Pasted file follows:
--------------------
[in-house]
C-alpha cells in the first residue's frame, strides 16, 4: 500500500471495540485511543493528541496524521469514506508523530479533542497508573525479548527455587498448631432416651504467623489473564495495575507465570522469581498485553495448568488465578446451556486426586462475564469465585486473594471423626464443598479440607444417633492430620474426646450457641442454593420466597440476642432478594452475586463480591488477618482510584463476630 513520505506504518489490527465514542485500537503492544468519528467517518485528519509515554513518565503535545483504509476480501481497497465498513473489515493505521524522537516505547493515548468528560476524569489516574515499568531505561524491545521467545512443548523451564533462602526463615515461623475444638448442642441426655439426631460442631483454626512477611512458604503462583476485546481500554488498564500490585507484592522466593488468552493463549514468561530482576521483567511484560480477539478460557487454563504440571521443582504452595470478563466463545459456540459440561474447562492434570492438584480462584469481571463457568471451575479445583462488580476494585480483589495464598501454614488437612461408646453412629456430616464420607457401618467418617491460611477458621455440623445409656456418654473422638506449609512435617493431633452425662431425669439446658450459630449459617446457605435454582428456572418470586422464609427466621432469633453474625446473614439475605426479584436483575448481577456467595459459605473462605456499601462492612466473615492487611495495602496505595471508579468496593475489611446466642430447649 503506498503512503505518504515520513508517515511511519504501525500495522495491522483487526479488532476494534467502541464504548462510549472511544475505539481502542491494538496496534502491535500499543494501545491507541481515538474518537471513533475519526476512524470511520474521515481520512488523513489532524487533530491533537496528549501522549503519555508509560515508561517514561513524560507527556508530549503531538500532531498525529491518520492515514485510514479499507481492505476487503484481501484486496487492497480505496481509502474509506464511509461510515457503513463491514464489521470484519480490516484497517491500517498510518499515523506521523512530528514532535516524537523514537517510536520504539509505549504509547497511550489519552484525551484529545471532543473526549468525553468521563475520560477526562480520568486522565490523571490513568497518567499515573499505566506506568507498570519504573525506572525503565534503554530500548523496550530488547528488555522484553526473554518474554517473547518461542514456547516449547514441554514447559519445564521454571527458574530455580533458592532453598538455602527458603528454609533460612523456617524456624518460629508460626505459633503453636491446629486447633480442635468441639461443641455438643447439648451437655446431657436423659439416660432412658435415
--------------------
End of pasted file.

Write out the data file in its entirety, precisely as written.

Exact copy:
[in-house]
C-alpha cells in the first residue's frame, strides 16, 4: 500500500471495540485511543493528541496524521469514506508523530479533542497508573525479548527455587498448631432416651504467623489473564495495575507465570522469581498485553495448568488465578446451556486426586462475564469465585486473594471423626464443598479440607444417633492430620474426646450457641442454593420466597440476642432478594452475586463480591488477618482510584463476630 513520505506504518489490527465514542485500537503492544468519528467517518485528519509515554513518565503535545483504509476480501481497497465498513473489515493505521524522537516505547493515548468528560476524569489516574515499568531505561524491545521467545512443548523451564533462602526463615515461623475444638448442642441426655439426631460442631483454626512477611512458604503462583476485546481500554488498564500490585507484592522466593488468552493463549514468561530482576521483567511484560480477539478460557487454563504440571521443582504452595470478563466463545459456540459440561474447562492434570492438584480462584469481571463457568471451575479445583462488580476494585480483589495464598501454614488437612461408646453412629456430616464420607457401618467418617491460611477458621455440623445409656456418654473422638506449609512435617493431633452425662431425669439446658450459630449459617446457605435454582428456572418470586422464609427466621432469633453474625446473614439475605426479584436483575448481577456467595459459605473462605456499601462492612466473615492487611495495602496505595471508579468496593475489611446466642430447649 503506498503512503505518504515520513508517515511511519504501525500495522495491522483487526479488532476494534467502541464504548462510549472511544475505539481502542491494538496496534502491535500499543494501545491507541481515538474518537471513533475519526476512524470511520474521515481520512488523513489532524487533530491533537496528549501522549503519555508509560515508561517514561513524560507527556508530549503531538500532531498525529491518520492515514485510514479499507481492505476487503484481501484486496487492497480505496481509502474509506464511509461510515457503513463491514464489521470484519480490516484497517491500517498510518499515523506521523512530528514532535516524537523514537517510536520504539509505549504509547497511550489519552484525551484529545471532543473526549468525553468521563475520560477526562480520568486522565490523571490513568497518567499515573499505566506506568507498570519504573525506572525503565534503554530500548523496550530488547528488555522484553526473554518474554517473547518461542514456547516449547514441554514447559519445564521454571527458574530455580533458592532453598538455602527458603528454609533460612523456617524456624518460629508460626505459633503453636491446629486447633480442635468441639461443641455438643447439648451437655446431657436423659439416660432412658435415